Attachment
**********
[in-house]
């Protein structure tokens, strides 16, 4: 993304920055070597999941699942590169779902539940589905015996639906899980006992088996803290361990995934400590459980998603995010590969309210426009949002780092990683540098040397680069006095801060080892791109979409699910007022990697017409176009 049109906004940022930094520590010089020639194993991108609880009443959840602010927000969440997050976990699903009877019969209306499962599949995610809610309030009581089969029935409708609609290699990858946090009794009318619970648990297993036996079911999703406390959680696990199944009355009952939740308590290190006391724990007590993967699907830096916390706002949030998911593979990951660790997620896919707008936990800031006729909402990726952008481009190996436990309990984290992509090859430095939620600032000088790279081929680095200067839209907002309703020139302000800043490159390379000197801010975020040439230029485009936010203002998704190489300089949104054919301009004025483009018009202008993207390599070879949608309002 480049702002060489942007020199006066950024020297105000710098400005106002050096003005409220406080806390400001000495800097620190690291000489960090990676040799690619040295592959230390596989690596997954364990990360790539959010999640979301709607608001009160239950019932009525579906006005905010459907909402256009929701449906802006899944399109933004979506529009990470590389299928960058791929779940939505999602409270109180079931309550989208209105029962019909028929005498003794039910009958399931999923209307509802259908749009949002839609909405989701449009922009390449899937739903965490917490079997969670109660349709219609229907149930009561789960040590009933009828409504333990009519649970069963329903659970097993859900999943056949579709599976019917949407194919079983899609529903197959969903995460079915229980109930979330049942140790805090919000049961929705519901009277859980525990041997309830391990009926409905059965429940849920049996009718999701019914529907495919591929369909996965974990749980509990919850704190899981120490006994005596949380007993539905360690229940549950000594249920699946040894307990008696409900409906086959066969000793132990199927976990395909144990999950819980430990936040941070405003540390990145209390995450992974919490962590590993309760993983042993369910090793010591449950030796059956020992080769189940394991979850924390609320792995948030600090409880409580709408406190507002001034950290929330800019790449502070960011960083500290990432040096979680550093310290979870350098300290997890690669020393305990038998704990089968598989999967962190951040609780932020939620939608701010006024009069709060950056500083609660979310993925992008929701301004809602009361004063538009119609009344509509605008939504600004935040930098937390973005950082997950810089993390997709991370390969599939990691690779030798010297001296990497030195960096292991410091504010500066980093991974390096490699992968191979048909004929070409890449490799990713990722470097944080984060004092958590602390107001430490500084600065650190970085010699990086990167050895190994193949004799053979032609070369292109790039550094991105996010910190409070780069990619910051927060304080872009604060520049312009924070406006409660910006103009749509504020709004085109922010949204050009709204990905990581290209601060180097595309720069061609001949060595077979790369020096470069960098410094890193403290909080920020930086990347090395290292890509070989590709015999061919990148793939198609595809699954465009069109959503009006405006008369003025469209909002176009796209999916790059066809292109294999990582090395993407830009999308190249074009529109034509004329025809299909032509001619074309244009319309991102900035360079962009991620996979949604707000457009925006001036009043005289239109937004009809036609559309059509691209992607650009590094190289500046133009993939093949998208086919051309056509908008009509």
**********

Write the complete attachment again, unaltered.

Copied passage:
[in-house]
């Protein structure tokens, strides 16, 4: 993304920055070597999941699942590169779902539940589905015996639906899980006992088996803290361990995934400590459980998603995010590969309210426009949002780092990683540098040397680069006095801060080892791109979409699910007022990697017409176009 049109906004940022930094520590010089020639194993991108609880009443959840602010927000969440997050976990699903009877019969209306499962599949995610809610309030009581089969029935409708609609290699990858946090009794009318619970648990297993036996079911999703406390959680696990199944009355009952939740308590290190006391724990007590993967699907830096916390706002949030998911593979990951660790997620896919707008936990800031006729909402990726952008481009190996436990309990984290992509090859430095939620600032000088790279081929680095200067839209907002309703020139302000800043490159390379000197801010975020040439230029485009936010203002998704190489300089949104054919301009004025483009018009202008993207390599070879949608309002 480049702002060489942007020199006066950024020297105000710098400005106002050096003005409220406080806390400001000495800097620190690291000489960090990676040799690619040295592959230390596989690596997954364990990360790539959010999640979301709607608001009160239950019932009525579906006005905010459907909402256009929701449906802006899944399109933004979506529009990470590389299928960058791929779940939505999602409270109180079931309550989208209105029962019909028929005498003794039910009958399931999923209307509802259908749009949002839609909405989701449009922009390449899937739903965490917490079997969670109660349709219609229907149930009561789960040590009933009828409504333990009519649970069963329903659970097993859900999943056949579709599976019917949407194919079983899609529903197959969903995460079915229980109930979330049942140790805090919000049961929705519901009277859980525990041997309830391990009926409905059965429940849920049996009718999701019914529907495919591929369909996965974990749980509990919850704190899981120490006994005596949380007993539905360690229940549950000594249920699946040894307990008696409900409906086959066969000793132990199927976990395909144990999950819980430990936040941070405003540390990145209390995450992974919490962590590993309760993983042993369910090793010591449950030796059956020992080769189940394991979850924390609320792995948030600090409880409580709408406190507002001034950290929330800019790449502070960011960083500290990432040096979680550093310290979870350098300290997890690669020393305990038998704990089968598989999967962190951040609780932020939620939608701010006024009069709060950056500083609660979310993925992008929701301004809602009361004063538009119609009344509509605008939504600004935040930098937390973005950082997950810089993390997709991370390969599939990691690779030798010297001296990497030195960096292991410091504010500066980093991974390096490699992968191979048909004929070409890449490799990713990722470097944080984060004092958590602390107001430490500084600065650190970085010699990086990167050895190994193949004799053979032609070369292109790039550094991105996010910190409070780069990619910051927060304080872009604060520049312009924070406006409660910006103009749509504020709004085109922010949204050009709204990905990581290209601060180097595309720069061609001949060595077979790369020096470069960098410094890193403290909080920020930086990347090395290292890509070989590709015999061919990148793939198609595809699954465009069109959503009006405006008369003025469209909002176009796209999916790059066809292109294999990582090395993407830009999308190249074009529109034509004329025809299909032509001619074309244009319309991102900035360079962009991620996979949604707000457009925006001036009043005289239109937004009809036609559309059509691209992607650009590094190289500046133009993939093949998208086919051309056509908008009509």